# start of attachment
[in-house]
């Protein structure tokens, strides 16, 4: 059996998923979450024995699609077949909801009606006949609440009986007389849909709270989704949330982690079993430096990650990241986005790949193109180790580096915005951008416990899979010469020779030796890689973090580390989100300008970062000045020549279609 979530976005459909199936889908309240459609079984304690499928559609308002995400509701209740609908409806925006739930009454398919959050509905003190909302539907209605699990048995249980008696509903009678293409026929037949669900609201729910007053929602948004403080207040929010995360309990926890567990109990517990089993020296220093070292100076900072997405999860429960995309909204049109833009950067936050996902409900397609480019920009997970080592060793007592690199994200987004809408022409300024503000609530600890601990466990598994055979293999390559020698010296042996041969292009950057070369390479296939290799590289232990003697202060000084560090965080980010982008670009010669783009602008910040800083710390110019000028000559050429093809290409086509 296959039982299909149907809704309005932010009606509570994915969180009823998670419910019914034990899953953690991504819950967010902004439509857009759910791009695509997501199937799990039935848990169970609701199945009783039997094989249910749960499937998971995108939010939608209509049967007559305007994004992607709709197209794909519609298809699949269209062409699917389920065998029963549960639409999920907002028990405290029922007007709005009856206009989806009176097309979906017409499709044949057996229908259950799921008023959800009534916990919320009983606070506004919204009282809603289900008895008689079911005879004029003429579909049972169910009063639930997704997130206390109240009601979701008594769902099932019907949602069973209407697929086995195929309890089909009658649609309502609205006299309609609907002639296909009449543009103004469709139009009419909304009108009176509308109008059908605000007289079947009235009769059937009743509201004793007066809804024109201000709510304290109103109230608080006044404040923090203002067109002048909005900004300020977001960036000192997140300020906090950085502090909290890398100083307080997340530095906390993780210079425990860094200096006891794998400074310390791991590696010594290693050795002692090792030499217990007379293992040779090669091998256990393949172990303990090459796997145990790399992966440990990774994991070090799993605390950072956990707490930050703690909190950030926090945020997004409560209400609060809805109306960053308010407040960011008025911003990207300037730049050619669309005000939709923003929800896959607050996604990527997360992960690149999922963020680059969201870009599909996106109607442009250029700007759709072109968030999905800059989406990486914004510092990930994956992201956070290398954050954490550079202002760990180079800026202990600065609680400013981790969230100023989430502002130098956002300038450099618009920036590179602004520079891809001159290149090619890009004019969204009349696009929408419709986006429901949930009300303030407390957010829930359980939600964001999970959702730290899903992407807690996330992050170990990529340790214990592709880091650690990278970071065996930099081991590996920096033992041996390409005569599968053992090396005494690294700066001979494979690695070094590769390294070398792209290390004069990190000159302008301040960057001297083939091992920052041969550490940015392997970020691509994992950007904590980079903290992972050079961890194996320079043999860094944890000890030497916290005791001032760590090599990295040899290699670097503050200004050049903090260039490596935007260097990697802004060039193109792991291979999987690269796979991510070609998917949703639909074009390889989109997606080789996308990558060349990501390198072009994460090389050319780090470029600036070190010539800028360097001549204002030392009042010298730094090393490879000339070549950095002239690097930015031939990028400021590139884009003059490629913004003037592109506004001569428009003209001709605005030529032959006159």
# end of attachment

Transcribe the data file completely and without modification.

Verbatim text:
[in-house]
């Protein structure tokens, strides 16, 4: 059996998923979450024995699609077949909801009606006949609440009986007389849909709270989704949330982690079993430096990650990241986005790949193109180790580096915005951008416990899979010469020779030796890689973090580390989100300008970062000045020549279609 979530976005459909199936889908309240459609079984304690499928559609308002995400509701209740609908409806925006739930009454398919959050509905003190909302539907209605699990048995249980008696509903009678293409026929037949669900609201729910007053929602948004403080207040929010995360309990926890567990109990517990089993020296220093070292100076900072997405999860429960995309909204049109833009950067936050996902409900397609480019920009997970080592060793007592690199994200987004809408022409300024503000609530600890601990466990598994055979293999390559020698010296042996041969292009950057070369390479296939290799590289232990003697202060000084560090965080980010982008670009010669783009602008910040800083710390110019000028000559050429093809290409086509 296959039982299909149907809704309005932010009606509570994915969180009823998670419910019914034990899953953690991504819950967010902004439509857009759910791009695509997501199937799990039935848990169970609701199945009783039997094989249910749960499937998971995108939010939608209509049967007559305007994004992607709709197209794909519609298809699949269209062409699917389920065998029963549960639409999920907002028990405290029922007007709005009856206009989806009176097309979906017409499709044949057996229908259950799921008023959800009534916990919320009983606070506004919204009282809603289900008895008689079911005879004029003429579909049972169910009063639930997704997130206390109240009601979701008594769902099932019907949602069973209407697929086995195929309890089909009658649609309502609205006299309609609907002639296909009449543009103004469709139009009419909304009108009176509308109008059908605000007289079947009235009769059937009743509201004793007066809804024109201000709510304290109103109230608080006044404040923090203002067109002048909005900004300020977001960036000192997140300020906090950085502090909290890398100083307080997340530095906390993780210079425990860094200096006891794998400074310390791991590696010594290693050795002692090792030499217990007379293992040779090669091998256990393949172990303990090459796997145990790399992966440990990774994991070090799993605390950072956990707490930050703690909190950030926090945020997004409560209400609060809805109306960053308010407040960011008025911003990207300037730049050619669309005000939709923003929800896959607050996604990527997360992960690149999922963020680059969201870009599909996106109607442009250029700007759709072109968030999905800059989406990486914004510092990930994956992201956070290398954050954490550079202002760990180079800026202990600065609680400013981790969230100023989430502002130098956002300038450099618009920036590179602004520079891809001159290149090619890009004019969204009349696009929408419709986006429901949930009300303030407390957010829930359980939600964001999970959702730290899903992407807690996330992050170990990529340790214990592709880091650690990278970071065996930099081991590996920096033992041996390409005569599968053992090396005494690294700066001979494979690695070094590769390294070398792209290390004069990190000159302008301040960057001297083939091992920052041969550490940015392997970020691509994992950007904590980079903290992972050079961890194996320079043999860094944890000890030497916290005791001032760590090599990295040899290699670097503050200004050049903090260039490596935007260097990697802004060039193109792991291979999987690269796979991510070609998917949703639909074009390889989109997606080789996308990558060349990501390198072009994460090389050319780090470029600036070190010539800028360097001549204002030392009042010298730094090393490879000339070549950095002239690097930015031939990028400021590139884009003059490629913004003037592109506004001569428009003209001709605005030529032959006159």